For many travelers, it doesn’t get any better than Spain. With incredible history, beautiful destinations, and a friendly atmosphere, I can totally understand why.
Holly and I took our kids to Spain (ages 6 & 8) in October, and we had a wonderful time. It was the first time any of us had been there, and I definitely want to explore the country more.
Because it takes so much effort to get across the pond, we decided to combine our Spain trip with a few days in France. We allocated about a week in Spain, and saved the rest for the Loire Valley and Paris.
After doing some research, we found that many tourists considered Barcelona to be their favorite spot in all of Europe. So, we decided to make a quick stop in Madrid before hopping an early morning train trip to Barcelona.
Barcelona at a Glance
Barcelona is the capital city of Spain’s semi-autonomous region of Catalonia. Home to about 1.7 million people, Barcelona is a huge cultural and economic hub. Its beautiful man-made beaches sit right on the Mediterranean Sea and are a very popular spot for tourists from around the world.
The people of Catalonia have always had a fierce independent streak, and that was on full display during our stay. We briefly considered changing our travel plans as the region was set to declare independence from Spain during our time there. The announcement was delayed, which was a relief to us at the time, but the region eventually declared independence a few weeks after we left. Since then, the Spanish federal government temporarily stripped Catalonia of its leadership, and new elections were held in December 2017.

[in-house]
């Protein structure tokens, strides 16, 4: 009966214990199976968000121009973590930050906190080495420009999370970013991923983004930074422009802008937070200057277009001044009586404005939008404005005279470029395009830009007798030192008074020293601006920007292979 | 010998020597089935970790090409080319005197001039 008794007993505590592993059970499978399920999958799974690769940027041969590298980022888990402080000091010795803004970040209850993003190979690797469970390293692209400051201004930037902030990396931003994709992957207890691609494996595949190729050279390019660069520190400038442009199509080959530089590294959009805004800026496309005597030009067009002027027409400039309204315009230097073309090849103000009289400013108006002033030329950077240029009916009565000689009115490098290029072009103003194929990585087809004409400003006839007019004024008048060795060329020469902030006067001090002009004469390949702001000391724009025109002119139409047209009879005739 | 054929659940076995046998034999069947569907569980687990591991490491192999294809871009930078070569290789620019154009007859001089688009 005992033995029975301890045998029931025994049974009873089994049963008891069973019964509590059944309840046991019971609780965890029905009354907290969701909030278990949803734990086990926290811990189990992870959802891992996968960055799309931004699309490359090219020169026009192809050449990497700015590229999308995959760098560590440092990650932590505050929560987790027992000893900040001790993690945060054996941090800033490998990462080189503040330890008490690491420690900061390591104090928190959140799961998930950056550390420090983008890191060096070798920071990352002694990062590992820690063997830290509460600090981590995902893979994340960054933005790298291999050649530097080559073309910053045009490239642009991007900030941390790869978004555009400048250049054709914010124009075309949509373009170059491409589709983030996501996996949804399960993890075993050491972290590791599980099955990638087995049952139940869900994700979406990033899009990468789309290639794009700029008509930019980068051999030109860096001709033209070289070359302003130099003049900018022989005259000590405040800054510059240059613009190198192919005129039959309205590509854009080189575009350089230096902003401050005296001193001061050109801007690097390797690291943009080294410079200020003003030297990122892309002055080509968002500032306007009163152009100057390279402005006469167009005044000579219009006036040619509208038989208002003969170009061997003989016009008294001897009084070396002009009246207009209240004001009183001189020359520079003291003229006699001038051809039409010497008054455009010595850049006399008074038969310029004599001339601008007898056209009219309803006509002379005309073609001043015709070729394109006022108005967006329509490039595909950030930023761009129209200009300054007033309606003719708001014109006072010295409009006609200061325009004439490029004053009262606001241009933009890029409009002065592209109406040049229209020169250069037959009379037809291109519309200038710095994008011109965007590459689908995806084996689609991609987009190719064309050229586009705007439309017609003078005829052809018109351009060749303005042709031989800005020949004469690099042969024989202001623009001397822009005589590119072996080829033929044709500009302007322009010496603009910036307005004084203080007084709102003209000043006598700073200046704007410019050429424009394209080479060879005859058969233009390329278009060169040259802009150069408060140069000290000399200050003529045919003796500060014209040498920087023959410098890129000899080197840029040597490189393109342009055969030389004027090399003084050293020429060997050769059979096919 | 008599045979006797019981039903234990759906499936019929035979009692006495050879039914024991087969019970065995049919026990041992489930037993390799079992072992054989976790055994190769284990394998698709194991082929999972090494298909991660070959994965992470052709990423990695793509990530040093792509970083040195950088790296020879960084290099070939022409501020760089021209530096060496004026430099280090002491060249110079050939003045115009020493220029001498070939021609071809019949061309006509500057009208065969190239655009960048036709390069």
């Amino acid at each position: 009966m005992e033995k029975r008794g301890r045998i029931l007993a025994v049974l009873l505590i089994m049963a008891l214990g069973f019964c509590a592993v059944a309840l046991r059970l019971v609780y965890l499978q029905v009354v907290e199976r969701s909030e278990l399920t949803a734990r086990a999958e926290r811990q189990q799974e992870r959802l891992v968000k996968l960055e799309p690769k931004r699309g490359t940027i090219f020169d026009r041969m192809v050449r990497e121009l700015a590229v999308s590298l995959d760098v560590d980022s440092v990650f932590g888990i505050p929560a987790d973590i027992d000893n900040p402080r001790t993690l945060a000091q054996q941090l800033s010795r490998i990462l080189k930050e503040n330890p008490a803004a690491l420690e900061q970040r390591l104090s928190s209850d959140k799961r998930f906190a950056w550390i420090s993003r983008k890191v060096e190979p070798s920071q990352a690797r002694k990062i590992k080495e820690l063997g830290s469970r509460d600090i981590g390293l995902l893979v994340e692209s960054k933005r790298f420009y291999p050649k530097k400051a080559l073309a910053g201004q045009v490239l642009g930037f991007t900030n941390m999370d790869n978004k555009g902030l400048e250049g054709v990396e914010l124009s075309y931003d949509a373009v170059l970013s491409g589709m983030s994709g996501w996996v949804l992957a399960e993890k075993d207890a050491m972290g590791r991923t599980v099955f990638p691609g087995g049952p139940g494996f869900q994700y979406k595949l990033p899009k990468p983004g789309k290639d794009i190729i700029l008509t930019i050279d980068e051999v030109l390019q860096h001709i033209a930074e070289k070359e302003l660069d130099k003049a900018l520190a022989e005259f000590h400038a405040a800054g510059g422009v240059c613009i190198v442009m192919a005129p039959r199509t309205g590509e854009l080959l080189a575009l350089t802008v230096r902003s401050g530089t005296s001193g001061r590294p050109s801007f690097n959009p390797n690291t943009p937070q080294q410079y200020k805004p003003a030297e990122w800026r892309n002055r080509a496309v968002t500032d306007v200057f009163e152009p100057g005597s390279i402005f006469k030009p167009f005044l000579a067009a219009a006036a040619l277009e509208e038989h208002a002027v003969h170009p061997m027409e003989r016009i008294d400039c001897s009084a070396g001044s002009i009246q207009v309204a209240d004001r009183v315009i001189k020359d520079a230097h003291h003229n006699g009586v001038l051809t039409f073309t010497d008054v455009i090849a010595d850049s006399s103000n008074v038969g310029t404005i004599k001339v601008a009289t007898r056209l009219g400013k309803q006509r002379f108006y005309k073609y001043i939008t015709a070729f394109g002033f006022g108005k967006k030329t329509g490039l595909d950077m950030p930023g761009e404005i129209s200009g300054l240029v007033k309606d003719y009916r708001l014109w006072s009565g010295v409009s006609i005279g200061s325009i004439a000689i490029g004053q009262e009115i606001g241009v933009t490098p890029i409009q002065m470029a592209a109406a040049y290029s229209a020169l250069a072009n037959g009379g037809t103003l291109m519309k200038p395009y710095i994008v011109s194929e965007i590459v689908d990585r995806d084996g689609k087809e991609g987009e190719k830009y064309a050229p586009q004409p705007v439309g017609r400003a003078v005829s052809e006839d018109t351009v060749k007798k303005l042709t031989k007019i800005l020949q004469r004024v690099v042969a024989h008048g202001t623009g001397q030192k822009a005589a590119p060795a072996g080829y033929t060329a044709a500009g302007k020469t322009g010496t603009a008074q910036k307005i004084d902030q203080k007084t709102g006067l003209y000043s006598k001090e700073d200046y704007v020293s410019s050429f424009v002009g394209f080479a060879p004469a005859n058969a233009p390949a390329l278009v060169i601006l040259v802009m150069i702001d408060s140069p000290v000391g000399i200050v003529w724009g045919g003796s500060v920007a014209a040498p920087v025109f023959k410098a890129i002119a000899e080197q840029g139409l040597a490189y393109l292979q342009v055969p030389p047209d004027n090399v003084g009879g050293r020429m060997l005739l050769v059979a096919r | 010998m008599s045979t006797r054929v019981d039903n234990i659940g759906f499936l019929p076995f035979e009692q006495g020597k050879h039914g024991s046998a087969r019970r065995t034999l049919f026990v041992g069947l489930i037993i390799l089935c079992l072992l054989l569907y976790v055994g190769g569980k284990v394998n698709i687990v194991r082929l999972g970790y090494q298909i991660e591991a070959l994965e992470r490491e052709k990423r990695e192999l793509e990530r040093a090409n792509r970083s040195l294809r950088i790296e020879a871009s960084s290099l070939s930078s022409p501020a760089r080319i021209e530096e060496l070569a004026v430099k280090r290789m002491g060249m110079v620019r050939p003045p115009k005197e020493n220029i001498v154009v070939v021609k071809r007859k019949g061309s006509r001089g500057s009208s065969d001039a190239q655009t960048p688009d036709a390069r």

Barcelona: The Vibe
Everywhere you walked, Catalonian pride was on full display. The Catalonian flag was flying everywhere, and we even witnessed a large holiday parade/protest marching down one of the city’s major thoroughfares.
Thankfully, the tourist areas were largely unaffected by the political turmoil. If I didn’t know that a declaration of independence was nearing, I’d never have guessed that there was anything out of the ordinary happening.
With that said, I found the people of Barcelona (and the people of Spain as a whole) to be extremely welcoming. They were some of the friendliest people I’ve ever met. The locals were happy to give directions, suggestions, and lend a helping hand – even helping us with our bags up the stairs from the subway. Even better, they always seemed to do everything with an easy smile.
Communication was also relatively painless. In Barcelona, people generally speak Catalan first followed by Spanish. I know enough Spanish to get by, but English is also spoken fairly commonly – especially in the tourist areas.